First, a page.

University of Tasmania
whole_BridleKerryLynn2000_thesis.pdf (17.74 MB)

The effects of vertebrate herbivore grazing on the alpine vegetation of the Eastern Central Plateau, Tasmania

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posted on 2023-05-27, 06:46 authored by Bridle, Kerry Lynn
This thesis examines the relative influences of domestic stock, rabbits and native vertebrate herbivores on alpine and treeless subalpine vegetation on the Eastern Central Plateau Tasmania, with special reference to tall alpine herbs. Results from 25 year old grazing exclosures on Liawenee Moor indicated that domestic stock had a much greater impact on the vegetation than rabbits and native vertebrate herbivores. Vegetation cover was greatest and structure was most complex in the ungrazed exclosure, whilst vegetation cover was least in the sheep, rabbit and marsupial grazed control area. Aerial photographic analysis showed that, over a 19 year period, regeneration in these exclosures was most successful in the ungrazed exclosure, whilst bare ground increased in the sheep grazed area. Most plant species that were present in the grazing exclosures were also present in sheep grazed areas. However, sheep grazing had a dramatic impact on flowering success of many tall alpine herbs, with significantly more herbs flowering in the rabbit and native vertebrate herbivore grazed plot and the ungrazed exclosure than the sheep grazed area. A few tall herbs were tolerant of grazing by rabbits and native herbivores as there was no significant difference in flowering success between the two exclosures (the ungrazed exclosure and the rabbit plus native herbivore grazed exclosure). Vegetation cover in 23 year old plots at Liawenee and Augusta tended to increase at approximately 1% per year, whether grazed by domestic stock (Liawenee) or not (Augusta). Regeneration at Liawenee was dominated by shrubs and grasses. Shrubs were the most important recolonisers of bare ground at Augusta. Regeneration occurred at a slightly faster pace at Augusta, despite its higher altitude. At other sites, where domestic stock grazing ceased 6 years before the study commenced, the average annual increment in vegetation cover was also approximately 1%. The greatest increase in vegetation cover was found in the ungrazed exclosures, followed by the rabbit grazed exclosures, whilst the rabbit plus native vertebrate herbivore grazed controls had the lowest increase in vegetation cover. Flowering success at these sites was greater for some tall herb species in the ungrazed exclosures, but differences were less marked than at Liawenee. There were very few differences in flowering success between rabbit grazed exclosures and those areas that were open to rabbits and native vertebrate herbivores, indicating that rabbits may have a larger impact on flowering success than native herbivores. Naturally ungrazed areas, small islands in a fast flowing stream, were dominated by tall alpine herbs and palatable grasses, which were non-existent or sparse on the native vertebrate herbivore grazed banks. Tall herbs were dominant on the upstream ends of these islands, which experienced physical disturbance from fluctuating stream levels. These islands had very little bare ground other than that created by stream erosion. A major implication of this study is that the continuation of domestic stock grazing in treeless subalpine environments will contribute significantly to the deterioration of the landscape through a decrease in vegetation cover in exposed sites, a reduction in the structural diversity of the vegetation, a loss or reduction of some palatable plant species (mainly tall alpine herbs), the reduction of flowering of some tall herbs, and the maintenance of bare ground patches. Sheep plus rabbits and marsupial grazers have a much greater impact than rabbits and natives alone. Rabbits in their present numbers, may be considered to be an additive effect to native vertebrate herbivore grazing as recovery is slower under combined grazing (rabbits and native vertebrate herbivores) than under rabbit grazing alone. Rabbit grazing substantially affects the flowering success of some tall herb species. It is estimated that most of the Eastern Central Plateau will regenerate naturally within 50-80 years. Tall herbs are more prevalent where bare ground is less than 20%, but are not the dominant lifeform in areas that are grazed. Tall herbs may dominate in naturally ungrazed environments (islands) but only where physical disturbance of the ground has occurred.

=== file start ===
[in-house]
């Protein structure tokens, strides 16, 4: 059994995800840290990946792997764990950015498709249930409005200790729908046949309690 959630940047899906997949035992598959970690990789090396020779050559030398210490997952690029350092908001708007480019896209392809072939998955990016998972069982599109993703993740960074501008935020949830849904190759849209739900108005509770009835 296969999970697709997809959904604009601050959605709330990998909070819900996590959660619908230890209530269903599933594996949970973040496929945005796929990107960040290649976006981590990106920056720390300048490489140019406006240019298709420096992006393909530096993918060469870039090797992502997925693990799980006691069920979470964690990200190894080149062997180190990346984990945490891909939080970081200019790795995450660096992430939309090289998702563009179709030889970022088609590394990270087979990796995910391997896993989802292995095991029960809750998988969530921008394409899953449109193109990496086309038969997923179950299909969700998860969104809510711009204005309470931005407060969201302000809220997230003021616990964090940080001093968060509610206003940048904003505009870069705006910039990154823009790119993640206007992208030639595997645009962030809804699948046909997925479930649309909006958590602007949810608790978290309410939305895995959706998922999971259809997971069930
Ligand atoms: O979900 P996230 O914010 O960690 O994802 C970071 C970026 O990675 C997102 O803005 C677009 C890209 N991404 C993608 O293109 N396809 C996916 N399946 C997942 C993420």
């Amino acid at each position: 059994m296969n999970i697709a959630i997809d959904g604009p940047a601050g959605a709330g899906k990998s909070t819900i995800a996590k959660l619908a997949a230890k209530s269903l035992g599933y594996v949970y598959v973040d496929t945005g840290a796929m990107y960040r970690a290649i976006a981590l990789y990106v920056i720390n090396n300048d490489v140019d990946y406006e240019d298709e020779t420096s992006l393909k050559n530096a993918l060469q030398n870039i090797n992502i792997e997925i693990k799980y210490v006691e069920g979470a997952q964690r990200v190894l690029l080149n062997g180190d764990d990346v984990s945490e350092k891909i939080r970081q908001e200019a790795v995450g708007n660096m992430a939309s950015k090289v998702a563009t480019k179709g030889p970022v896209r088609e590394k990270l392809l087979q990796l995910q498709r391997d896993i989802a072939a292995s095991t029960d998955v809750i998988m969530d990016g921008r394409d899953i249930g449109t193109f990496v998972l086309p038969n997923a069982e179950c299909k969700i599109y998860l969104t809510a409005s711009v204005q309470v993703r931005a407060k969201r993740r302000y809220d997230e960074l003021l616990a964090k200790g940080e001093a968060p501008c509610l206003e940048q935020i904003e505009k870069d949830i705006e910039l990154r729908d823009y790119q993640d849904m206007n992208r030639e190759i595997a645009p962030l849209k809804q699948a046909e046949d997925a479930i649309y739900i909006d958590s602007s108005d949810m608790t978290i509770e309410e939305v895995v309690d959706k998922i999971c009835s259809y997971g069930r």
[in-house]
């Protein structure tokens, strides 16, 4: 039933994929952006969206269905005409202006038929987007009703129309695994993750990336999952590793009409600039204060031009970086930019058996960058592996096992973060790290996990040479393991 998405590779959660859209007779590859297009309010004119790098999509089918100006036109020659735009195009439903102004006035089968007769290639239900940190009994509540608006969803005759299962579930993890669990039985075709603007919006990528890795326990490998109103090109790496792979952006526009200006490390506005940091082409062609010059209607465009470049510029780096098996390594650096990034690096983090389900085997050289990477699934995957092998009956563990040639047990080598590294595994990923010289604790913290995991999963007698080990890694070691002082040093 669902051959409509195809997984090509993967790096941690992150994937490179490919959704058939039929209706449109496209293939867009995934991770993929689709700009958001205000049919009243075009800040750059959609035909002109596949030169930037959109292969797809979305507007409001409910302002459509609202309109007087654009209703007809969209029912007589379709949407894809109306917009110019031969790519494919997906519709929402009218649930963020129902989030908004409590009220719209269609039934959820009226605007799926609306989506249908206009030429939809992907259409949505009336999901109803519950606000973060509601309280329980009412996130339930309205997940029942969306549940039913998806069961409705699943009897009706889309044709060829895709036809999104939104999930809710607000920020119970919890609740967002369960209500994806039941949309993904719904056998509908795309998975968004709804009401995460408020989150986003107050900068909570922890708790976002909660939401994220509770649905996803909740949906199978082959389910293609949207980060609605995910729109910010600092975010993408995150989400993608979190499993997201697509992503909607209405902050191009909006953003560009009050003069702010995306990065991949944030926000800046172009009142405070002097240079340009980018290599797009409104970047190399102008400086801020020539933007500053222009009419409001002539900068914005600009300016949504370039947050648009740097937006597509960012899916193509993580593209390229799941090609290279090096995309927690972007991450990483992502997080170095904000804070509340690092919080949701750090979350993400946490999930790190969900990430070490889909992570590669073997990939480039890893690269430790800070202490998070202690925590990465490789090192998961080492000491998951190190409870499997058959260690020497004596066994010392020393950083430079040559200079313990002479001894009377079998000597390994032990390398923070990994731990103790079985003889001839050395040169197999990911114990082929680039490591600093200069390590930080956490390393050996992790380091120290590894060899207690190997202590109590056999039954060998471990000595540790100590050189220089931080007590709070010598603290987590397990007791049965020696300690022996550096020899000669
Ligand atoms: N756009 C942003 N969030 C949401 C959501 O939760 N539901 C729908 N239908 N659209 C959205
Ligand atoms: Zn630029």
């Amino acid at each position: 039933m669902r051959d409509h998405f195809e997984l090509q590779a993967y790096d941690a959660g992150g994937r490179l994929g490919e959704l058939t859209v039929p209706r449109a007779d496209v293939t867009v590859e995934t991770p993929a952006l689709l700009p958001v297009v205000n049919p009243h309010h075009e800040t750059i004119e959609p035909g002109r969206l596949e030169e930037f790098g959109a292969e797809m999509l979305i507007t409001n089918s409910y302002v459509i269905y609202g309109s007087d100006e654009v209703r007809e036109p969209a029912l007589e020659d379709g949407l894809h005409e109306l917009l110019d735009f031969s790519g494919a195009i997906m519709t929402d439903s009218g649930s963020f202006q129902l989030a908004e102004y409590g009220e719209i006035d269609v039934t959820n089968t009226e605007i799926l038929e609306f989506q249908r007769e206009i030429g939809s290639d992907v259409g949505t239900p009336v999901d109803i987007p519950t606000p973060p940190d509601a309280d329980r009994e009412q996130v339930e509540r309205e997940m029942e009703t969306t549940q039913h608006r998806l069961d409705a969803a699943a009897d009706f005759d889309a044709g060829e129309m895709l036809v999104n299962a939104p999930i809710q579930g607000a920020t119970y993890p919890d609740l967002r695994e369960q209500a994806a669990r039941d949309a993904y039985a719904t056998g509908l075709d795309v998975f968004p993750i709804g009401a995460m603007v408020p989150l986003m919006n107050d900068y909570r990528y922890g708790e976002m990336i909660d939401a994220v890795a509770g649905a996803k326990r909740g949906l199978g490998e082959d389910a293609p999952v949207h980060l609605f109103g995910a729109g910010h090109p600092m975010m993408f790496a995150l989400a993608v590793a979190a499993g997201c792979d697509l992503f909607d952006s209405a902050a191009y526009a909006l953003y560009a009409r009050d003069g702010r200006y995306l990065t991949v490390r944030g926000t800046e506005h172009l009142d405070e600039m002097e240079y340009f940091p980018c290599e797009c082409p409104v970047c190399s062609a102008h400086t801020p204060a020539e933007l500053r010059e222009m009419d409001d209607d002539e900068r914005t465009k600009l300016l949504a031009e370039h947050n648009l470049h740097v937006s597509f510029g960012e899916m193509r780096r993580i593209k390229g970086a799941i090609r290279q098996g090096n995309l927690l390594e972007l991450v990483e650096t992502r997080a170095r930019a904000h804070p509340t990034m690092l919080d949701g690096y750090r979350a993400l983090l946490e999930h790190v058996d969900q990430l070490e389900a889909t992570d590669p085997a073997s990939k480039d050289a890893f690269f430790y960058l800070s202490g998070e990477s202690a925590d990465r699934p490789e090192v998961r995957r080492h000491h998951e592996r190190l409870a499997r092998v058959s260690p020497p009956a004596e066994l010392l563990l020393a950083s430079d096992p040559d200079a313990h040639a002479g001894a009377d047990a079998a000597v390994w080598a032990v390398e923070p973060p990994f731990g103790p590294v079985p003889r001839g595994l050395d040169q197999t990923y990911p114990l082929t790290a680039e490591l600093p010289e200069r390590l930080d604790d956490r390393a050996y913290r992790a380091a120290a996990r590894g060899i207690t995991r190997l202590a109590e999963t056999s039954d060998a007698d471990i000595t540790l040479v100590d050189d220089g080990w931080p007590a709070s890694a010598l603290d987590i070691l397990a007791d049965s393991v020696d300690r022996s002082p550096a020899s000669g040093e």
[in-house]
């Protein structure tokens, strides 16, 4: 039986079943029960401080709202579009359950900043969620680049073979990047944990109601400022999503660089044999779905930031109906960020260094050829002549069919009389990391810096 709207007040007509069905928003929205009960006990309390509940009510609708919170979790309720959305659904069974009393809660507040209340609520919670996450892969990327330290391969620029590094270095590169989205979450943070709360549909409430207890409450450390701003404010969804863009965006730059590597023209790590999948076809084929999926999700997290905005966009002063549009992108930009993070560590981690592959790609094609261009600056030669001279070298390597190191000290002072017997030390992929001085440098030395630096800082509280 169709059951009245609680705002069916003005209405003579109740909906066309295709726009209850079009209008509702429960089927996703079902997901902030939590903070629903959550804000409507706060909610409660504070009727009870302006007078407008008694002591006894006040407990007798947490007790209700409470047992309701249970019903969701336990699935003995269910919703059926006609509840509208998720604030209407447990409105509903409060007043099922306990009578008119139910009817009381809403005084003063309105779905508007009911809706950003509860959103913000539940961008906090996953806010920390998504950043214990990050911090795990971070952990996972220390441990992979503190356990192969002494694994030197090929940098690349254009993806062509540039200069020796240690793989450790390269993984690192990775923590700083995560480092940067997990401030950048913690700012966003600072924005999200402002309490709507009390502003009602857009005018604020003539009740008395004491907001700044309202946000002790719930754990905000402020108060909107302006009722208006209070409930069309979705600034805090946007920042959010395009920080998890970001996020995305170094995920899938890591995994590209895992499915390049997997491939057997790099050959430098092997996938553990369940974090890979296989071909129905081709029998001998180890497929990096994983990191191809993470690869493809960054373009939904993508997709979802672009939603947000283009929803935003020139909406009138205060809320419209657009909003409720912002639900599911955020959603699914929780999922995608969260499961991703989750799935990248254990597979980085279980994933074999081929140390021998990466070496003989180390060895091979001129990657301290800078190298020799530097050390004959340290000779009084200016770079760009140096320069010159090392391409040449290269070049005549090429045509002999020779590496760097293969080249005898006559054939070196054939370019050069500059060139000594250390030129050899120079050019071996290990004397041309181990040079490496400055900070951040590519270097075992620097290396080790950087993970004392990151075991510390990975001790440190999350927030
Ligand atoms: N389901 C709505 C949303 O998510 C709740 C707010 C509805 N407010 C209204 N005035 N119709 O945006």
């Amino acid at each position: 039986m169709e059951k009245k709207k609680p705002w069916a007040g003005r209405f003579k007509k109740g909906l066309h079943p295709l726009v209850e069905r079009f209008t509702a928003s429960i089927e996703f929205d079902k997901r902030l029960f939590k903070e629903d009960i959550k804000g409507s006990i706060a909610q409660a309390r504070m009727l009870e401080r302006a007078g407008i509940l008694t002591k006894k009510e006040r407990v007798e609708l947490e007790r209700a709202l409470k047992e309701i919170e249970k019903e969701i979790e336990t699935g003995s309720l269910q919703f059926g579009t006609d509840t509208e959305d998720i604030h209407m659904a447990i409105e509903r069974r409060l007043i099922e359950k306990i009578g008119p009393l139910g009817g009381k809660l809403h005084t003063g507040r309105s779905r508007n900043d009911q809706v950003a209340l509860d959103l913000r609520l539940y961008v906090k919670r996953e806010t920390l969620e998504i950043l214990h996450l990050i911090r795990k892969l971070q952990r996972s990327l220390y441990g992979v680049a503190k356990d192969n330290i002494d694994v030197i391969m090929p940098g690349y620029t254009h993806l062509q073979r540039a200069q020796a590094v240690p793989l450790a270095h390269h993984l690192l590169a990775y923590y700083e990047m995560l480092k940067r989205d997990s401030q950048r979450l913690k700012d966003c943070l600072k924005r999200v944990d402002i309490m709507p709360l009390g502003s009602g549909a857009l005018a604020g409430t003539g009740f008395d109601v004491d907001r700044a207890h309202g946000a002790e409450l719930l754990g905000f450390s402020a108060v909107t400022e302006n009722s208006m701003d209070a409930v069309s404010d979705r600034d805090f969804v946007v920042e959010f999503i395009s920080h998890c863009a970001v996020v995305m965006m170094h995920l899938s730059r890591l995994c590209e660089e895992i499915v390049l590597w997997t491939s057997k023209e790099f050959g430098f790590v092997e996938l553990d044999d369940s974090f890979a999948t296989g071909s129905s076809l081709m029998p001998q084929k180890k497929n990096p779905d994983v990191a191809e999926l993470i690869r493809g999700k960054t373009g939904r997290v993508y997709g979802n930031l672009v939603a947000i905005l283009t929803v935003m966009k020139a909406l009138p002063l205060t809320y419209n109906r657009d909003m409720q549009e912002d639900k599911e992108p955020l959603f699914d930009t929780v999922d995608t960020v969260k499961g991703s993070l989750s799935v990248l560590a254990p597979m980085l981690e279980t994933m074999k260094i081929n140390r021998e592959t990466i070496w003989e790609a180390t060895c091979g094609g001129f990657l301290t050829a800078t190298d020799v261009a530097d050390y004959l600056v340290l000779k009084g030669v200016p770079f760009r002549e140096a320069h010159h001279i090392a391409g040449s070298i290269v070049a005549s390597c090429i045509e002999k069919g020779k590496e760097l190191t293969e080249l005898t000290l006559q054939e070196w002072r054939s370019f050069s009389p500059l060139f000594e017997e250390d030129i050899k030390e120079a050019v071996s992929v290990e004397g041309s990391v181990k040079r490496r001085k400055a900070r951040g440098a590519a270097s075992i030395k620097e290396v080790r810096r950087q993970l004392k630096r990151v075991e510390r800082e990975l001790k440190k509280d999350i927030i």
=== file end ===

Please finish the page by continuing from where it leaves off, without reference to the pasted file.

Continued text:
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Copyright 2000 the Author - The University is continuing to endeavour to trace the copyright owner(s) and in the meantime this item has been reproduced here in good faith. We would be pleased to hear from the copyright owner(s). Includes notes in back pocket. Thesis (Ph.D.)--University of Tasmania, 2000. Includes bibliographical references

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